The first draft of the Wi-Fi 802.11nspec will finally be voted on this week, after much wrangling between opposing interests of members in the IEEE.

The compromise draft, created by a joint sub-committee, is expected to pass, according to Bill McFarland, a member of the IEEE and CTO at Atheros.

The original debate divided the group into two camps. Some believed that ratification of the specification was taking too long, causing the EWC (Enhanced Wireless Consortium), made up of mainstream Wi-Fi players Atheros, Cisco, Intel, Symbol and Toshiba was formed. Others, including Motorola, Nokia, and Samsung, wanted more in the way of power management for handsets and VoIP devices.

From first draft to final approval will take about a year. However, 802.11n products are expected to ship by mid-year, McFarland said. "Long before final ratification, the draft becomes stable, and once the core is extremely consistent, it makes people feel comfortable to design products," McFarland said.

The benefits of 802.11n are dramatic. Performance at the physical layer is expected to reach 300Mbit/s in initial products using two antennas, then over time scaling to 600Mbit/s using four antennas.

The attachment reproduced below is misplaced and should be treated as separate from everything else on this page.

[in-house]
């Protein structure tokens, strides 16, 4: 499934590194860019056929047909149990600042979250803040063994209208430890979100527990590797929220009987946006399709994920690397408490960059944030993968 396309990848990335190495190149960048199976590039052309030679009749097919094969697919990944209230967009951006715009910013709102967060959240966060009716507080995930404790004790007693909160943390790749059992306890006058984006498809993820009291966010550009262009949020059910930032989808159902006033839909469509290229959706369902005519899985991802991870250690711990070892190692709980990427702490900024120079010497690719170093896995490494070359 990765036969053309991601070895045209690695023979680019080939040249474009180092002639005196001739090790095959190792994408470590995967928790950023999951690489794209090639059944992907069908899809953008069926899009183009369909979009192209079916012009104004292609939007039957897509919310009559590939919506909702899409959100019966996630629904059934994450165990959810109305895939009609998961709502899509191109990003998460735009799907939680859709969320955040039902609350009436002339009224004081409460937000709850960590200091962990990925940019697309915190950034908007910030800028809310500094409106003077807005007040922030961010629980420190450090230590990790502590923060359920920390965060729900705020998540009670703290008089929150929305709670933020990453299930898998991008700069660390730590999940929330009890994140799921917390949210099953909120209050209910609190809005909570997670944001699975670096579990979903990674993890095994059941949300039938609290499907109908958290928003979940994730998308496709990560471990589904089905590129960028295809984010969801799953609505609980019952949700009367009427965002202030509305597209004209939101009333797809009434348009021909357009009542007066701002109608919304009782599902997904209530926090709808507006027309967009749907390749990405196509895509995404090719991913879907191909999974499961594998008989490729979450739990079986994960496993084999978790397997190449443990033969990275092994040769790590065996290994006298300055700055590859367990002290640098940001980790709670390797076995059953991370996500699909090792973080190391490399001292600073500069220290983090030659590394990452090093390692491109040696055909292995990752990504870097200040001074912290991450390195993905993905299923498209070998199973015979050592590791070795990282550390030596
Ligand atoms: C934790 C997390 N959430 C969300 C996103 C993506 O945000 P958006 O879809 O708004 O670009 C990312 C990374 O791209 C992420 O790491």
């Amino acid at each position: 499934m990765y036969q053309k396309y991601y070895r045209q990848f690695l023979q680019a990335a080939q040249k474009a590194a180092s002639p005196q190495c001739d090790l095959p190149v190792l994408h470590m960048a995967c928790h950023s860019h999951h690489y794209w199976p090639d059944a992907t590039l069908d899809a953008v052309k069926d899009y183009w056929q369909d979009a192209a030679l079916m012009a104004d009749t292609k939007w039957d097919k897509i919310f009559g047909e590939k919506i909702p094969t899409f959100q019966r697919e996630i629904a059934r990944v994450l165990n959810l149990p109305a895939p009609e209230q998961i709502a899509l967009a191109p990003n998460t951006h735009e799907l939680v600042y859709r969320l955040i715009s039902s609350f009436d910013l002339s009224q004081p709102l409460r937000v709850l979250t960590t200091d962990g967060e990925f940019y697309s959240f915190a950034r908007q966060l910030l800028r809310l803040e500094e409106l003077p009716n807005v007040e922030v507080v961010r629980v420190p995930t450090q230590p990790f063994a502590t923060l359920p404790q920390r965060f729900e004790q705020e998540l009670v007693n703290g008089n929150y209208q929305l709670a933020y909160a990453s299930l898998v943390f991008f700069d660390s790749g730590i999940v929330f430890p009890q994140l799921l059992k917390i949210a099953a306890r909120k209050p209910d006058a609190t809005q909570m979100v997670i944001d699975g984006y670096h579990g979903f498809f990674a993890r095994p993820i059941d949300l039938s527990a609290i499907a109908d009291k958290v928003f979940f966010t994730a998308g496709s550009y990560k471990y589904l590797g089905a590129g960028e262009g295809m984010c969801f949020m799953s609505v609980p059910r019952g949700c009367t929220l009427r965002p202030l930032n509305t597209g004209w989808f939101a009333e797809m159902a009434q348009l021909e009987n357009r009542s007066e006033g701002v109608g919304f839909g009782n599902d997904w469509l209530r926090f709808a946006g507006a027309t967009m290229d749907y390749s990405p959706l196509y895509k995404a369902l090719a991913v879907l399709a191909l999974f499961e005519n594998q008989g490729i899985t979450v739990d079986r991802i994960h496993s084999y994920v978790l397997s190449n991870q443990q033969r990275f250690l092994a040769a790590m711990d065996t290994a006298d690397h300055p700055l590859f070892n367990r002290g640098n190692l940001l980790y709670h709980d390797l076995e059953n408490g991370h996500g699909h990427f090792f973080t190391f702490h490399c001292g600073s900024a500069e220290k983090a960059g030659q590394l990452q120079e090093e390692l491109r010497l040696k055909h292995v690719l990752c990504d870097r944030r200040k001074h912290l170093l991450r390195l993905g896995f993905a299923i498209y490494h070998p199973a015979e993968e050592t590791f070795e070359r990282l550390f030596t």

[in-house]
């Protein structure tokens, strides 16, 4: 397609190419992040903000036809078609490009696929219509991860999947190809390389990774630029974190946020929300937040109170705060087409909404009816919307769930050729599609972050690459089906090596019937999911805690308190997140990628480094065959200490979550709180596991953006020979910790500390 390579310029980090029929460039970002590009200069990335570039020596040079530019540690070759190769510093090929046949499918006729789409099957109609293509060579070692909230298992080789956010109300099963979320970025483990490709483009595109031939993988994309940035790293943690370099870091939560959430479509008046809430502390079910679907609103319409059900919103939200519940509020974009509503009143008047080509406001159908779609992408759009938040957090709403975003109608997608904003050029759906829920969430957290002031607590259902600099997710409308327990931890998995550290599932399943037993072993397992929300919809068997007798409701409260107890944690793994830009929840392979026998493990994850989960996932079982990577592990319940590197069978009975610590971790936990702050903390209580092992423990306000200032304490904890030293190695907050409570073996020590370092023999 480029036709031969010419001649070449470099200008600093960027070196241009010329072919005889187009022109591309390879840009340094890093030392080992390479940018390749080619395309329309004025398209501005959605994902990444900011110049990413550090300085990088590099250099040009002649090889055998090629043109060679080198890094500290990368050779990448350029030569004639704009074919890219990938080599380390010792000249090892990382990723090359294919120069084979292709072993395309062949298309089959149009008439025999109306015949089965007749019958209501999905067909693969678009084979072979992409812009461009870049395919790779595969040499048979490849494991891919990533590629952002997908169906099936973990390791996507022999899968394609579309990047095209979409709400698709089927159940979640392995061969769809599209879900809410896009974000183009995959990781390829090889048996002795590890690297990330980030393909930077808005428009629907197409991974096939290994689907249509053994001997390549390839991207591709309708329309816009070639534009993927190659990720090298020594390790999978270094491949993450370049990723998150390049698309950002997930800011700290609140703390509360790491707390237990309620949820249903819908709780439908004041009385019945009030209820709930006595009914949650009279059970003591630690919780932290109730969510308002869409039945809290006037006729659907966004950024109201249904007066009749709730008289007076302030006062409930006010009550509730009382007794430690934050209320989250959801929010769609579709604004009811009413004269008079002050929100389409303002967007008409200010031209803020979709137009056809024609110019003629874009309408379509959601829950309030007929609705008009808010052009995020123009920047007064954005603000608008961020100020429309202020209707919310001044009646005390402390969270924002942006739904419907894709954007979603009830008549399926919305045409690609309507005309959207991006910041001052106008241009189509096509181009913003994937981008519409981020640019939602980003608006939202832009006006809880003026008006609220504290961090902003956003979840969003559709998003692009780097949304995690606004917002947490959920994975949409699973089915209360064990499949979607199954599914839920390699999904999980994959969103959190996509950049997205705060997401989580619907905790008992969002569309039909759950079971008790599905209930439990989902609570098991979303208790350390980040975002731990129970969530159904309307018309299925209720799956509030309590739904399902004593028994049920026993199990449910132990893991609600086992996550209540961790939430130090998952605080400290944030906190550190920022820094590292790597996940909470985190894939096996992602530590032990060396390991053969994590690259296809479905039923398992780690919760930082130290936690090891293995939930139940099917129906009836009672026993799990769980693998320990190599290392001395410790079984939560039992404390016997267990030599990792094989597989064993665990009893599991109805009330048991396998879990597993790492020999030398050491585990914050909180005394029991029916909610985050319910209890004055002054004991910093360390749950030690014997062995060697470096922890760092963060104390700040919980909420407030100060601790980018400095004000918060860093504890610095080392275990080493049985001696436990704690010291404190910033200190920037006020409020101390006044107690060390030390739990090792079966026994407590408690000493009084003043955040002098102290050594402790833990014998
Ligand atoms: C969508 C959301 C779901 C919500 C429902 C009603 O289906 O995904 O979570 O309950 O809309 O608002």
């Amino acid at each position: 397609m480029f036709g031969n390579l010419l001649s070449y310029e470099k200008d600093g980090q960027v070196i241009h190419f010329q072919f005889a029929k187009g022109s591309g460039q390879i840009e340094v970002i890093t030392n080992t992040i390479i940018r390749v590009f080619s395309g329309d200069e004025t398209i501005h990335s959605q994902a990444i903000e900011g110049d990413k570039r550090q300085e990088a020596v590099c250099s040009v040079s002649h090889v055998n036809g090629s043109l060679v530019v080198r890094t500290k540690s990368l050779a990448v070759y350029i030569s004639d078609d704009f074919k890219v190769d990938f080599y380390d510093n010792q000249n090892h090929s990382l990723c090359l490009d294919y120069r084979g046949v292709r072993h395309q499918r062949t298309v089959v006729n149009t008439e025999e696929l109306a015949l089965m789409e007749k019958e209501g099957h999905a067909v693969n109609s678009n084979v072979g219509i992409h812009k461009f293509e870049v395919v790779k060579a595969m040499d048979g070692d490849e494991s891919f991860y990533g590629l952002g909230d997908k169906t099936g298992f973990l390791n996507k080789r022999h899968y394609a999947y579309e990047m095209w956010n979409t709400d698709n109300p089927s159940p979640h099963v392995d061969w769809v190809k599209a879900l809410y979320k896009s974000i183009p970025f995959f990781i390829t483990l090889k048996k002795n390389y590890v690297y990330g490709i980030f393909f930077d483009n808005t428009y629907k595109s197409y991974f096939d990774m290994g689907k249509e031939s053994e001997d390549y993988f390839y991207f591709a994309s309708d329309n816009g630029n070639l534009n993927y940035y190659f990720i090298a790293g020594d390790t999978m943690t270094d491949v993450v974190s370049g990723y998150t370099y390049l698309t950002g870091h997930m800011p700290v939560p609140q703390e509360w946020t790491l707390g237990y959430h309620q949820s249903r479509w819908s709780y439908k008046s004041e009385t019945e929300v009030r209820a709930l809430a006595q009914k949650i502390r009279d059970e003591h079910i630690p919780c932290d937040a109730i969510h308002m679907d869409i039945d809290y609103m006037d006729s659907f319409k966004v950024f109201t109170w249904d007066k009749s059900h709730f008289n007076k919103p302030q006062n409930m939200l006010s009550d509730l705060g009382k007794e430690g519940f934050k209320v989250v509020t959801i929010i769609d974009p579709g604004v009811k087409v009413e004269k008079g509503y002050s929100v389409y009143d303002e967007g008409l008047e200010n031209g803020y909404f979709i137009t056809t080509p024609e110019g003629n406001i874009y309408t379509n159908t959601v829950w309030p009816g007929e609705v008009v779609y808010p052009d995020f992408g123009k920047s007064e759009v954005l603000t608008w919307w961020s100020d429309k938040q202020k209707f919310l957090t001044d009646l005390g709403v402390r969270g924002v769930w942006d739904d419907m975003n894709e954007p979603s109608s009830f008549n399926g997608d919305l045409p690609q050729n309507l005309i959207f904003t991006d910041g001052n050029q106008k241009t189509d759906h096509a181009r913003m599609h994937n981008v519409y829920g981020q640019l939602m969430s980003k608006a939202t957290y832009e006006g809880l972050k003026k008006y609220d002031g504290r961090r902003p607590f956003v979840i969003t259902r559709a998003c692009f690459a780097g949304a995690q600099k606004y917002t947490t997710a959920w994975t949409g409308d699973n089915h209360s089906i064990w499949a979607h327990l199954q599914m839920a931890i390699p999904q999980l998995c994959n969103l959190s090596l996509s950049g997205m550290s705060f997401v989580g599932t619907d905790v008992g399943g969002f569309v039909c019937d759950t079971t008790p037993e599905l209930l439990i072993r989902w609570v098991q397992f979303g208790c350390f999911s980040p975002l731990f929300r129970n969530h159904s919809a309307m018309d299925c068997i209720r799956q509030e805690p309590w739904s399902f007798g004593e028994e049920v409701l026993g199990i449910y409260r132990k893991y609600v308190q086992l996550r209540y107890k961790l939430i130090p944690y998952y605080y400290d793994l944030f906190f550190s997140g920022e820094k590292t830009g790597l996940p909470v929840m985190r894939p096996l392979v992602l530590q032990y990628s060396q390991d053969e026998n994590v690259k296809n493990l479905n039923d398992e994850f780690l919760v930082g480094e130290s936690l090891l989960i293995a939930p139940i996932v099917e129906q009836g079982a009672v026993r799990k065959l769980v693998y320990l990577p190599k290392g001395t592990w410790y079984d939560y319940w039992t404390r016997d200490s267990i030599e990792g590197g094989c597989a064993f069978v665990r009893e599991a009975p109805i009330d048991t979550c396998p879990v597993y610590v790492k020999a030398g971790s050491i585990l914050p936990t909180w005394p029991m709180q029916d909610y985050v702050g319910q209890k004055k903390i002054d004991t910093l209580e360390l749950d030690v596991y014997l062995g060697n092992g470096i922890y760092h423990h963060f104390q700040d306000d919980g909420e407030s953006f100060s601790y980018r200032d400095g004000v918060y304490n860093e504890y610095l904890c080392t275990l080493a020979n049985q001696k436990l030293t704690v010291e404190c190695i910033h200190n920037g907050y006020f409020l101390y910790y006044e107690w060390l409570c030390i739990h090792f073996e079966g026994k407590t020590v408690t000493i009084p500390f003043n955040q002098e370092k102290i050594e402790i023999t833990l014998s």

Actual throughput at the application level is expected to be 100Mbit/s, equivalent to 100/10BaseT wired Ethernet networks.

The range of 802.11n is also expected to improve by as much as 50 percent, by using Beam Forming technology which focuses energy in a particular direction on both send and receive.

Another technology called STBC (Space Time Block Coding) will reduce signal drop out by using multiple antennas for redundancy. The technology is key to improving the quality of voice-over-IP.

Packet aggregation and block acknowledgement protocols will reduce power consumption and data collisions in a congested environment by building a so-called super-frame to send multiple packets simultaneously.

The protocol allows designers to create a beacon that tells other devices to be quiet and tells all devices using the same access point when their timeslot is and when they can transmit, preventing collision. It also allows devices to stay asleep, saving power until it is their time to send or receive.